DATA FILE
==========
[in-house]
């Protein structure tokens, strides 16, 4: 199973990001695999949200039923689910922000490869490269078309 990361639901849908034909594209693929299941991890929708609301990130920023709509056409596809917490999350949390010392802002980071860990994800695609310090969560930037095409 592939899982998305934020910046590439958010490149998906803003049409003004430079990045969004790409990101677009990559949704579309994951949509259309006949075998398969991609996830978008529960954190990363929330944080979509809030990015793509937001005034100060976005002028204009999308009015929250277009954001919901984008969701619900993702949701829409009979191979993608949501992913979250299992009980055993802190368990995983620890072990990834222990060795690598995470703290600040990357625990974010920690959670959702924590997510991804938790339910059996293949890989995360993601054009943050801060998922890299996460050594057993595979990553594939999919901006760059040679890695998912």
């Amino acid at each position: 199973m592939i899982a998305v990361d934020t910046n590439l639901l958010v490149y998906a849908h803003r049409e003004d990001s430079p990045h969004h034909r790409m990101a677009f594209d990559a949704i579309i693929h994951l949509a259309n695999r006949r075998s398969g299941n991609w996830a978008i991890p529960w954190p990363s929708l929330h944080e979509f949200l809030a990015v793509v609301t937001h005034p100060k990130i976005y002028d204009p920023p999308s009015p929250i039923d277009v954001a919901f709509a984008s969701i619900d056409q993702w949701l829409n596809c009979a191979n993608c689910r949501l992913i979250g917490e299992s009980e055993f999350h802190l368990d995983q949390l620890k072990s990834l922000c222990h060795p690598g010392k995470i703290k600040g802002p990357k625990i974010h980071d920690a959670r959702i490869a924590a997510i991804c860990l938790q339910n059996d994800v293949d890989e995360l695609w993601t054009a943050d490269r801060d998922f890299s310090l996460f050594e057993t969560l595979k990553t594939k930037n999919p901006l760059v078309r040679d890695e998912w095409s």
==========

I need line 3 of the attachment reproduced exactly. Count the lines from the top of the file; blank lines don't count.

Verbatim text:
């Amino acid at each position: 199973m592939i899982a998305v990361d934020t910046n590439l639901l958010v490149y998906a849908h803003r049409e003004d990001s430079p990045h969004h034909r790409m990101a677009f594209d990559a949704i579309i693929h994951l949509a259309n695999r006949r075998s398969g299941n991609w996830a978008i991890p529960w954190p990363s929708l929330h944080e979509f949200l809030a990015v793509v609301t937001h005034p100060k990130i976005y002028d204009p920023p999308s009015p929250i039923d277009v954001a919901f709509a984008s969701i619900d056409q993702w949701l829409n596809c009979a191979n993608c689910r949501l992913i979250g917490e299992s009980e055993f999350h802190l368990d995983q949390l620890k072990s990834l922000c222990h060795p690598g010392k995470i703290k600040g802002p990357k625990i974010h980071d920690a959670r959702i490869a924590a997510i991804c860990l938790q339910n059996d994800v293949d890989e995360l695609w993601t054009a943050d490269r801060d998922f890299s310090l996460f050594e057993t969560l595979k990553t594939k930037n999919p901006l760059v078309r040679d890695e998912w095409s």